On Digital History-
Okay, it’s a massive subject. In fact, it’s a bit like trying to think about how big the universe is and just when you have your mind around one theory that might sort of sum it up, there is goes, spinning off into the darkness again.
I have been termed a ‘digital historian’ more and more often over recent months. Whilst I have pointed out variously and repeatedly that I’m not actually an academic historian, the success of Georgian London means the term has stuck. Perceptions of the digitalization of history range from the hugely positive feedback to (and indeed, collaboration with) Phil Gyford’s decade long project to blog
Sam Pepys’s diaries, to the retired editor of an academic journal who said to me this weekend, ‘Well all you do is use Google, surely?’*
Last month, I was struck by this blog post
on how ‘digital is dead’. Yes, it’s about selling things to people, I know, but the message is clear: the established structure of not only where and how we choose to spend our money, but how we learn is changing. Any person who can access the internet can now choose to educate themselves on almost any subject under the sun (and including the sun) and the cost is no more than the ownership of a computer and an internet connection (available free in libraries). The internet has introduced a level of free will regarding what we put into our brains in a way never possible before. A person might choose to educate themselves on which fridge-freezer to buy next or they might choose to learn more about African-American history. The information on both of these subjects is brought to the viewer by ‘channels’. The channels for consumer goods are different to academic or educational channels, but they work in the same way and they all want to be better than their competitors. The agenda of every shop or website selling fridge-freezers is to convince you theirs is the best. Likewise, the agenda of every piece of academic print or digital media is to convince you their ‘reading’ is the best. You, as the consumer have to educate yourself enough, by reading around, to make sure you are buying the best advice. Previously, these channels were reliant upon feedback, either negative or positive, to allow them to evolve and find their target more successfully. Now, they are increasingly based upon interaction and the constantly emerging platforms (such as individual websites/blogs and social media) faciliate the forming of relationships, more than a drip-feed of biased information. More than ever before, the responsibility to use available online resources to make informed decisions lies with the consumer, whether they are consuming white goods or an education.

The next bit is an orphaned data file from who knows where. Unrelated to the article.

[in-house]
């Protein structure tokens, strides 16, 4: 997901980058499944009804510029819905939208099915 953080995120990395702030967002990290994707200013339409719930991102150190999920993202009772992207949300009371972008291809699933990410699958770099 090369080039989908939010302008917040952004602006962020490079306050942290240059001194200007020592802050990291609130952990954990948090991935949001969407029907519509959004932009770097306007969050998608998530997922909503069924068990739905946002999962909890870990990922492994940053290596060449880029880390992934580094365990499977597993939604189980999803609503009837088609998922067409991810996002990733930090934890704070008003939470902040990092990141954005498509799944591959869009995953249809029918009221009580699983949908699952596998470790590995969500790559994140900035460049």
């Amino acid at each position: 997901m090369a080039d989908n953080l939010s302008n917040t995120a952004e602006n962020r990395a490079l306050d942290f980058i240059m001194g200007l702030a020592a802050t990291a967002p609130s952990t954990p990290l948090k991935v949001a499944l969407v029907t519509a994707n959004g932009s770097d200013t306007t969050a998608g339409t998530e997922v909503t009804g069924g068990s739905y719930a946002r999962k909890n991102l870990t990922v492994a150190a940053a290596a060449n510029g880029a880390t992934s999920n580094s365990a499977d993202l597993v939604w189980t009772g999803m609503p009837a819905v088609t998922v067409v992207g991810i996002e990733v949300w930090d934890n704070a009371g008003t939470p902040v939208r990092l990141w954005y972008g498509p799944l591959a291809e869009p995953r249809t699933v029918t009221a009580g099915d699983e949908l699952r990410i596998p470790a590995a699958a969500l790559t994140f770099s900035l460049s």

Academically, new channels for conveying information have been created such as JSTOR
, (please see Katrina Gulliver’s comment below about JSTOR’s availability) which when paired with Zotero
, work together to provide access to thousands of academic periodicals and a free bookmarking service for easy tracking of viewed articles and also allows the reader to build a bibliography. The interwebs abound with other secondary sources, but increasingly, primary sources are being made available. The Old Bailey Online
project provides an instant window into speech, behaviour and the actions of those in a tight spot over the centuries. The London Lives
project is both ambitious and admirable. Old news from all over the world is constantly building at the Newspaper Archive
(not free of charge). Beyond reading material, pioneering work is being undertaken to ‘visualize’ history in remarkable ways: from infographics that work as well for the history of South Park
as the history of Britain
, to Stanford’s brilliant video mapping
of the Republic of Letters. Some of these digital resources take only hours to create, some years, but they all convey information quickly and efficiently that would otherwise have been laborious to wrangle.
Are digital historians bridging the gap between academia and the popular? In some ways yes, in some no. A digital education is not the ‘new answer’ and does not replace traditional learning. Digital resources however, will continue to proliferate - some good, some not so good. Time and care must be taken to know the difference. There may come a time when, in our quest for knowledge, the term ‘digital’ is
redundant, when online resources will form part of the holistic experience of education. Until that time, purveyors of both televisions and educations might do well to remember that the essence of the internet is and has always been ‘a meritocracy out there: no one much cares unless you’re interesting’.